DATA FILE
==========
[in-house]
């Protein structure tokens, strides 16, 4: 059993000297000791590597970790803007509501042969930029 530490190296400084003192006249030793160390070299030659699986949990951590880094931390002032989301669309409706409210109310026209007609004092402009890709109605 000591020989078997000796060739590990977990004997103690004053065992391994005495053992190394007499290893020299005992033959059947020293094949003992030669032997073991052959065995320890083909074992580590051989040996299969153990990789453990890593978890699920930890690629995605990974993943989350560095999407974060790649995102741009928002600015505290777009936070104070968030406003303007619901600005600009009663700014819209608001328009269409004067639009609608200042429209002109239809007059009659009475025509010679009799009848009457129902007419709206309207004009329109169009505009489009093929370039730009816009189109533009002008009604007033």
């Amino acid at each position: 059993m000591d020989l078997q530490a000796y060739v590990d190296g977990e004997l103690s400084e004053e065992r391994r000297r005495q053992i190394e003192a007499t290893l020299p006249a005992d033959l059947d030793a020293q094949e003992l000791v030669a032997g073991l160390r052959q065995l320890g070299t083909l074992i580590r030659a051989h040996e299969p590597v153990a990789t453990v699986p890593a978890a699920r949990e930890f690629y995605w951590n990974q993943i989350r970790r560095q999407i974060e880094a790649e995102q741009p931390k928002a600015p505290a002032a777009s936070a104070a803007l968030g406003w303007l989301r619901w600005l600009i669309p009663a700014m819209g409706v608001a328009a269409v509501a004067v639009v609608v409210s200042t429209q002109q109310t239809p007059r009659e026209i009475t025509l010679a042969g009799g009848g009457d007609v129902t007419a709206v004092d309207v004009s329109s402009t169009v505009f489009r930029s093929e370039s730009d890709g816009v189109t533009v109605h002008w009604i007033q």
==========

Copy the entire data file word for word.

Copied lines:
[in-house]
């Protein structure tokens, strides 16, 4: 059993000297000791590597970790803007509501042969930029 530490190296400084003192006249030793160390070299030659699986949990951590880094931390002032989301669309409706409210109310026209007609004092402009890709109605 000591020989078997000796060739590990977990004997103690004053065992391994005495053992190394007499290893020299005992033959059947020293094949003992030669032997073991052959065995320890083909074992580590051989040996299969153990990789453990890593978890699920930890690629995605990974993943989350560095999407974060790649995102741009928002600015505290777009936070104070968030406003303007619901600005600009009663700014819209608001328009269409004067639009609608200042429209002109239809007059009659009475025509010679009799009848009457129902007419709206309207004009329109169009505009489009093929370039730009816009189109533009002008009604007033």
């Amino acid at each position: 059993m000591d020989l078997q530490a000796y060739v590990d190296g977990e004997l103690s400084e004053e065992r391994r000297r005495q053992i190394e003192a007499t290893l020299p006249a005992d033959l059947d030793a020293q094949e003992l000791v030669a032997g073991l160390r052959q065995l320890g070299t083909l074992i580590r030659a051989h040996e299969p590597v153990a990789t453990v699986p890593a978890a699920r949990e930890f690629y995605w951590n990974q993943i989350r970790r560095q999407i974060e880094a790649e995102q741009p931390k928002a600015p505290a002032a777009s936070a104070a803007l968030g406003w303007l989301r619901w600005l600009i669309p009663a700014m819209g409706v608001a328009a269409v509501a004067v639009v609608v409210s200042t429209q002109q109310t239809p007059r009659e026209i009475t025509l010679a042969g009799g009848g009457d007609v129902t007419a709206v004092d309207v004009s329109s402009t169009v505009f489009r930029s093929e370039s730009d890709g816009v189109t533009v109605h002008w009604i007033q």